Pedro de la Rosa disappointed by limited F1 testing


Ferrari test driver Pedro de la Rosa has expressed his disappointment over F1’s limited testing time, having undertaken his first and only run in the F14 T car at Silverstone on Tuesday.

In an attempt to cut costs, the sport has been trying to limit testing time for teams. This season has seen three in-season tests take place, but this will fall to two in 2015. For de la Rosa, this is only to the detriment of the drivers in F1.

“It’s just a disappointment generally for drivers,” he explained. “You just question yourself if this is going in the right direction.

“I come out of Maranello after being two days in the simulator, and I see a nice track there just empty with no cars called Fiorano. For me, it’s a bit strange.”

In the days of unlimited private testing, Ferrari would use private track Fiorano almost daily in order to improve the car. Nowadays, this role has been taken by the simulators, but de la Rosa still feels that this is not enough.

“I just miss it,” he said. “I just miss it because it’s like today, for example, I came here and I need to perform. Thank God we have the simulator to train you a bit, but there’s nothing like the real car.

“I feel like if a tennis player could not train every day, and then suddenly you are thrown into the final of Wimbledon against Djokovic. How would you feel? I feel a bit like that.

“I feel like I’m in inferiority because the other guys are racing every two weeks and I am not, so I feel a bit sad about this because bottom line is all this will make drivers like me disappear.

“A bit of testing, a bit of agreed testing between teams would be good for the sport.”

The in-season testing debate is one that is set to rage on in F1. Although it does give drivers more time behind the wheel, it is also very expensive, and as the sport looks to cut costs, it is probably an element that can be lost.

The next chance for teams to test will come in the week following the Abu Dhabi Grand Prix in November.

Hartley called Red Bull’s Marko after learning of Porsche LMP1 exit

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Brendon Hartley has revealed he pitched himself to Red Bull Formula 1 advisor Helmut Marko after learning of Porsche’s plans to close its LMP1 program at the end of 2018, leading to his surprise grand prix debut with Toro Rosso this weekend.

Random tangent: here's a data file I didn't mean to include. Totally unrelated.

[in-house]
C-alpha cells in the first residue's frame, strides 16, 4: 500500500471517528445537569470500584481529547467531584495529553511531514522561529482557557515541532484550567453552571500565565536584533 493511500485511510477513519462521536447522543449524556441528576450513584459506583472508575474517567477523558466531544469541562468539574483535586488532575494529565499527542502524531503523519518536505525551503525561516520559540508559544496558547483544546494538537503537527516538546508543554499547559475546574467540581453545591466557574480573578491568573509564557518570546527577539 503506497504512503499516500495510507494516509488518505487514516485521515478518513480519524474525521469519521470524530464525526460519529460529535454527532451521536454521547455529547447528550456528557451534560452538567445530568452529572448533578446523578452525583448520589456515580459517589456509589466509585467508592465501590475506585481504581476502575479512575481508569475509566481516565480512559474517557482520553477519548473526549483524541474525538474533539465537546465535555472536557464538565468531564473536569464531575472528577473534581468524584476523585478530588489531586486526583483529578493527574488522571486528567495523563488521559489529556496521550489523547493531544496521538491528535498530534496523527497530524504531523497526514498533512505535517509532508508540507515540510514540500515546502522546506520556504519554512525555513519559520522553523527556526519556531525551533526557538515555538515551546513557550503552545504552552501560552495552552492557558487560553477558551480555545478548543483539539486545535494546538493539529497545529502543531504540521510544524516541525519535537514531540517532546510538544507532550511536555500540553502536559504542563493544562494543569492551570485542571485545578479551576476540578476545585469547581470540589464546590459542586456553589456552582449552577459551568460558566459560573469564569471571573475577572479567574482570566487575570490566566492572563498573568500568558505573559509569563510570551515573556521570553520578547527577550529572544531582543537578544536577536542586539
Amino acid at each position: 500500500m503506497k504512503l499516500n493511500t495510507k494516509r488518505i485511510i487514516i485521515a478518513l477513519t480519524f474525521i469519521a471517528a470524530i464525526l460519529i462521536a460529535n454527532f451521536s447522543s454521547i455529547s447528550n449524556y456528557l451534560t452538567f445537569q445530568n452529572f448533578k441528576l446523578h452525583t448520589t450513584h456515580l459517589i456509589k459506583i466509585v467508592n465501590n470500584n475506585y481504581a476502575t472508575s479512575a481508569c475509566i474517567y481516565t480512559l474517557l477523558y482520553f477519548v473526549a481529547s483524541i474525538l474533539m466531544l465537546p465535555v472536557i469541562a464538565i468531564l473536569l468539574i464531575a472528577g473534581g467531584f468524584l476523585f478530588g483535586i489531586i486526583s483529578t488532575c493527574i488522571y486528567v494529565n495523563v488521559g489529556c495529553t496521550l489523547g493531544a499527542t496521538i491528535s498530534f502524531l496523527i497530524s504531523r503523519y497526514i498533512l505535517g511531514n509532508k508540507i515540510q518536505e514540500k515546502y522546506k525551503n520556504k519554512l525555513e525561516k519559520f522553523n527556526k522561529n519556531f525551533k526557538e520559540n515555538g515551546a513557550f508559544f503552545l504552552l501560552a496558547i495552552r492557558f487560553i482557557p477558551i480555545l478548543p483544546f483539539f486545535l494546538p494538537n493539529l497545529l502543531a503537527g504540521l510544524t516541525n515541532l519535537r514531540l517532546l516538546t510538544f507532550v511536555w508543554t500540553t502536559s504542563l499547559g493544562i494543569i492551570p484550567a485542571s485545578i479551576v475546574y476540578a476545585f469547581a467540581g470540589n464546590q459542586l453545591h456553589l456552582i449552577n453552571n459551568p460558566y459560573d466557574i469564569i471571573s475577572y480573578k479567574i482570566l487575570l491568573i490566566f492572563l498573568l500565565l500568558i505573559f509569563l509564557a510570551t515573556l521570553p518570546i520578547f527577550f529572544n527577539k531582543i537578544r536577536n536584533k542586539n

Hartley was part of Red Bull’s junior program until 2010 when he was dropped by the energy drink giant, prompting him to shift focus to sports car racing.

Hartley joined Porsche’s new LMP1 program in 2014 to race in the FIA World Endurance Championship, winning the drivers’ title in 2015 and the 24 Hours of Le Mans earlier this year.

Porsche announced back in July it would be quitting LMP1 at the end of 2017 in order to turn attention to Formula E, leaving Hartley without a full-time drive.

The New Zealander was confirmed to be making his F1 debut in this weekend’s United States Grand Prix after Pierre Gasly was ruled out due to a clash with Super Formula, coming as a surprise to the racing world.

However, Hartley has revealed he was quick to call Marko, a key decision-maker for Red Bull’s motorsport interests, after finding out about Porsche’s plans to quit LMP1.

“When it was announced Porsche would stop Endurance racing in LMP1 for next year, I called Helmut Marko and I said: ‘I’m a different driver, I’ve learned a lot and if there’s ever an opportunity I’m ready’,” Hartley said.

“He didn’t say much. He just said he got the message and three months later I got the call and this happened very quickly.

“I didn’t know about it much sooner than the press did so it’s been quite a whirlwind of a couple of weeks to arrive here. I’m pretty relaxed at the moment, all things considered.

“Obviously I’ve had quite a bit of time to chat to the engineers and go through some data, little bit of time in the sim and looking forward to Free Practice 1 and seeing how comfortable I feel, and looking forward to the race now on Sunday which is important for me.”

Hartley had been poised to make a switch back to single-seaters for 2018 with Chip Ganassi Racing in the Verizon IndyCar Series, but his Toro Rosso debut has fuelled speculation he could be in the running for a full-time F1 drive next year.

For now, Hartley is only confirmed for the USGP weekend, and is not thinking much about any further run-outs beyond that.

“I’m just focussed on the weekend to see how it goes and what comes from it,” Hartley said.

While there are no clashes between F1 and WEC between now and the end of the season, it would create a brutal run of seven straight race weekends for Hartley were he to be kept on by Toro Rosso through to Abu Dhabi.